Spent the night in Dennis Ziegler's room. #RedTurnipTheater #ThisIsOurYouth #theater A photo posted by Razel Estrella (@fishpeep) on Nov 7, 2015 at 3:00pm PST

If the premise sounds exaggerated, like a springboard for a wild adventure, it isn’t. Dennis and Warren are no ordinary kids looking…

Laughter and danger

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Remember playing in the kitchen when you were young? No, not experimenting with food but making a mess. And making musical instruments out of pots, pans, and ladles, only what came out wasn’t music but noise. Or maybe you still do it now that you’re all grown up. You sauté mushrooms while wiggling to techno beats. You tap the spoon on a glass while waiting for the oven ding!

What you do spontaneously at home, a group of Korean artists has turned into an hour and a half of performance art. Cookin’ Nanta, as presented at the start of the show, is a top tourist attraction in Korea and has toured around the world since its 1997 premiere. In Manila, the show continues its first and limited run until Nov. 15 (Sun.) at The Theatre, Solaire.

There’s barely any cooking in Cookin’ Nanta. It’s essentially a percussion show mixed with comedy and circus acts. That there’s a story — no matter how flimsy — holding the performances together, makes the five people onstage more endearing than they alr…

On that ugly word, ‘staycation’

I first heard the word “staycation” in 2011 when I wrote for a travel magazine. What came to mind was, during long weekends, holidays and summer breaks, instead of going out, one would simply stay at home and indulge in things like baking, movie marathons, hot baths, or engaging in the high art of doing nothing. Not until I read ads and articles about staycation deals and “Things to Do on a Staycation.” They obviously talked about leaving the house.

So what is a staycation?

In a 2008 article, Salon described the term as an “economy-based euphemism.” Times were (still are?) tough in the US economy-wise and people were “too broke to go anywhere.” The online magazine cited earlier use of the word, but underscored that it only became a buzzword that year. Another site, Skift, noted how staycation was picked up as an effective marketing idiom.

So what does one do on a staycation?

If you browse through “Staycation Ideas” listicles, a staycation may involve activities such as visiting a muse…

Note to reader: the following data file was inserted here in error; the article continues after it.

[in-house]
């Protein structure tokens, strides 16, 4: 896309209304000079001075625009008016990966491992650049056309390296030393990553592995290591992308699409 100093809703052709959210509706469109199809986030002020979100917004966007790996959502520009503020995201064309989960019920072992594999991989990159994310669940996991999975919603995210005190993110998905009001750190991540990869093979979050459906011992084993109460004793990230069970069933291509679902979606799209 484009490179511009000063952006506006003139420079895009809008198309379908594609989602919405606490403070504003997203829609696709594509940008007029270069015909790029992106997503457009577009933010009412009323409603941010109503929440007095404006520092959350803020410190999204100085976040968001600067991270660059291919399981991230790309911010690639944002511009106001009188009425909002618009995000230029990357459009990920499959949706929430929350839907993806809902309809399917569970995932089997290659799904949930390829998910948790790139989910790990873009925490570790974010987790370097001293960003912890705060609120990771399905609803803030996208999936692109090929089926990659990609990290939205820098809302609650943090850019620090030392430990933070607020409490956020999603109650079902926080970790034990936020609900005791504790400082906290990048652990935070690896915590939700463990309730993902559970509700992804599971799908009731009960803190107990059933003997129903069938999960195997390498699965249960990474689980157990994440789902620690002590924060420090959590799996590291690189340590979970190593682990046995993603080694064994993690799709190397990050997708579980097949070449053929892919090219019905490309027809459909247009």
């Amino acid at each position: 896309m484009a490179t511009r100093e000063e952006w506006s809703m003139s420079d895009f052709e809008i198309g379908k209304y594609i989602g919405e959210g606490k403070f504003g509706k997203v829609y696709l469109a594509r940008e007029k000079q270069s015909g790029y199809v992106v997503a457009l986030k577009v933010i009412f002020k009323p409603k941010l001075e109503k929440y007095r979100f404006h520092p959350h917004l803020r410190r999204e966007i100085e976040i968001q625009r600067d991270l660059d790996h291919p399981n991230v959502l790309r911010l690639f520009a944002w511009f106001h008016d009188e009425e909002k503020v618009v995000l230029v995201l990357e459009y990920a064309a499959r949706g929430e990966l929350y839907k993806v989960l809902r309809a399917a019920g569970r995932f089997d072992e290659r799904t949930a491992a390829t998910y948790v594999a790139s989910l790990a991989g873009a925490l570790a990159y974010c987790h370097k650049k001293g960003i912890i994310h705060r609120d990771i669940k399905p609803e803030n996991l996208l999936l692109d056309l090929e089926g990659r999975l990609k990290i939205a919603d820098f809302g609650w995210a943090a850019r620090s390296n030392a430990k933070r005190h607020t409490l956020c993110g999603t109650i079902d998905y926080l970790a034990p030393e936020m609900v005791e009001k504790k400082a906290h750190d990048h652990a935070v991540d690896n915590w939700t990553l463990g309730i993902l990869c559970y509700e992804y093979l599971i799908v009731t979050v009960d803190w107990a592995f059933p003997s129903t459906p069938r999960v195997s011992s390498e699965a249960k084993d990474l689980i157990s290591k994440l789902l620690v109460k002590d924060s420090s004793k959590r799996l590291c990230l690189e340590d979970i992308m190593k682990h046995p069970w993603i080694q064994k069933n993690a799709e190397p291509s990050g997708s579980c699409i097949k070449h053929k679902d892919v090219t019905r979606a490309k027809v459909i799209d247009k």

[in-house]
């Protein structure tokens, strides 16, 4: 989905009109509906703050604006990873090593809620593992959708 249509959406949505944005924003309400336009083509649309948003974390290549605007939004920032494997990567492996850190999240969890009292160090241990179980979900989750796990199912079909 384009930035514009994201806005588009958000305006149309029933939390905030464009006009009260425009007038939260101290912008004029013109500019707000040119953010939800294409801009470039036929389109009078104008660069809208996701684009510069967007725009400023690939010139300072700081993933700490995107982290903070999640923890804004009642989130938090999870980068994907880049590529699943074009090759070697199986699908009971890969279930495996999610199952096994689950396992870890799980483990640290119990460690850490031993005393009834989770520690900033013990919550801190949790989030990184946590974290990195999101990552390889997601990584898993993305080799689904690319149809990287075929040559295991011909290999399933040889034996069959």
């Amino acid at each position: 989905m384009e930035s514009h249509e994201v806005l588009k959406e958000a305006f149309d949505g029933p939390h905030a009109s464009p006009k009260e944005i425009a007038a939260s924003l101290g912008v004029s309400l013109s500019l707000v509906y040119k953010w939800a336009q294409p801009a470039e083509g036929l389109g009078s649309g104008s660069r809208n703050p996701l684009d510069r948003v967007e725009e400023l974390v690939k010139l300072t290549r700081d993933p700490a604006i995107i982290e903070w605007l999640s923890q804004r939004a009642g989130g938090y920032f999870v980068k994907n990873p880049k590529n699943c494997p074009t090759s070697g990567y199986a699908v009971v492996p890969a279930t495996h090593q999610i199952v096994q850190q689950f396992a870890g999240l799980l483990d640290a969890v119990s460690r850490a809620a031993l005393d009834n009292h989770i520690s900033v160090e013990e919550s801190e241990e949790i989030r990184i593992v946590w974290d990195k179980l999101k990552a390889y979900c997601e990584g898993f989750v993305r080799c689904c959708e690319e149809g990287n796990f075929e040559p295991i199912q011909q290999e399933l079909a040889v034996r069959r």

Not for nostalgia but knowledge

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One thing that undersecretary Manolo Quezon III reiterated during his lecture on the opening day of “Defining Quirino,” a commemorative exhibit at the Ayala Museum, was: “Today began yesterday.” These words he borrowed from writer Leon Maria Guerrero.

Part of the Philippines’ yesterday included Quirino, whose legacy the nation enjoys today — minimum wage, eight-hour work laws, the social security system, and standardization of teachers’ salaries. The unfortunate fact is not many are aware of who Quirino is beyond being a former president of the republic, a reason that the President Elpidio Quirino Foundation, Inc. came up with the exhibit.



Quezon presented to the audience a Quirino who is at his core a broken human being just like you and me. We heard his voice and saw him in his trunks, about to dive into a pool. We saw photos of him soon after he was informed of then president Manuel Roxas’ death. Quirino was a vision of a leader in control of the situation. Not until the next photo…

Rooting for Rafa

It is a sports storyline that turns casual spectators into invested fans. New tennis talent comes in to shock everyone by winning a grand slam on his first attempt at age 19, then proves the feat is no fluke by bagging the title for four consecutive years. This is of course Spain’s Rafael Nadal, who practically owns the French Open and is hailed “King of Clay” for being almost unbeatable in the court.

But a sports superstar shines brightest against a rival. And every sporting event yearns for a rivalry. On grass court, the most prestigious one among them no less, Switzerland’s Roger Federer rules. His skills and discipline are somehow overshadowed by his poetic grace: Federer is not the Greatest of All Time (G.O.A.T.) — he is a god.

When the two clashed at the Wimbledon Gentlemen’s Singles Finals in 2008, they wrote a tale that bears repeating. Nadal pushed the reigning champion into five sets, into tie-breaks, into over four hours of playing before finally taking match point and the …

To those who won’t pay for Gary Mullen tickets because he’s no Freddie Mercury

Maybe it was the cushioned chairs, maybe it was the low temperature. Or maybe it was not knowing what to make of this guy who looked, acted and sounded like Freddie Mercury — were we amazed, amused, or disappointed?

The band played Another One Bites the Dust and still the audience appeared as if they were watching a Shakespeare tragedy. Except for a boy on the third row, who stood up and allowed his tiny frame be taken over by the music.

The guy holding the microphone, sweating like a pig as he did his best Freddie Mercury impression, took notice: “Are your bottoms glued to seat?” he asked the crowd, then gave a shout out to the boy who knew how to rock and roll. When the band performed I Want To Break Free, the same boy jumped up and down to the beat, his arms raised to form a V throughout song.

Queen frontman and songwriter Freddie Mercury passed away in 1991, way before that kid was born. And to that young concert-goer, as well as to those who sat comfortably at Solaire Theater las…

500 days of solitude on Mars

In Ridley Scott’s The Martian, astronaut Mark Watney (Matt Damon) woke up on Mars alone. After a storm hit them, his team of space travellers mistook him for dead and continued with their mission without him.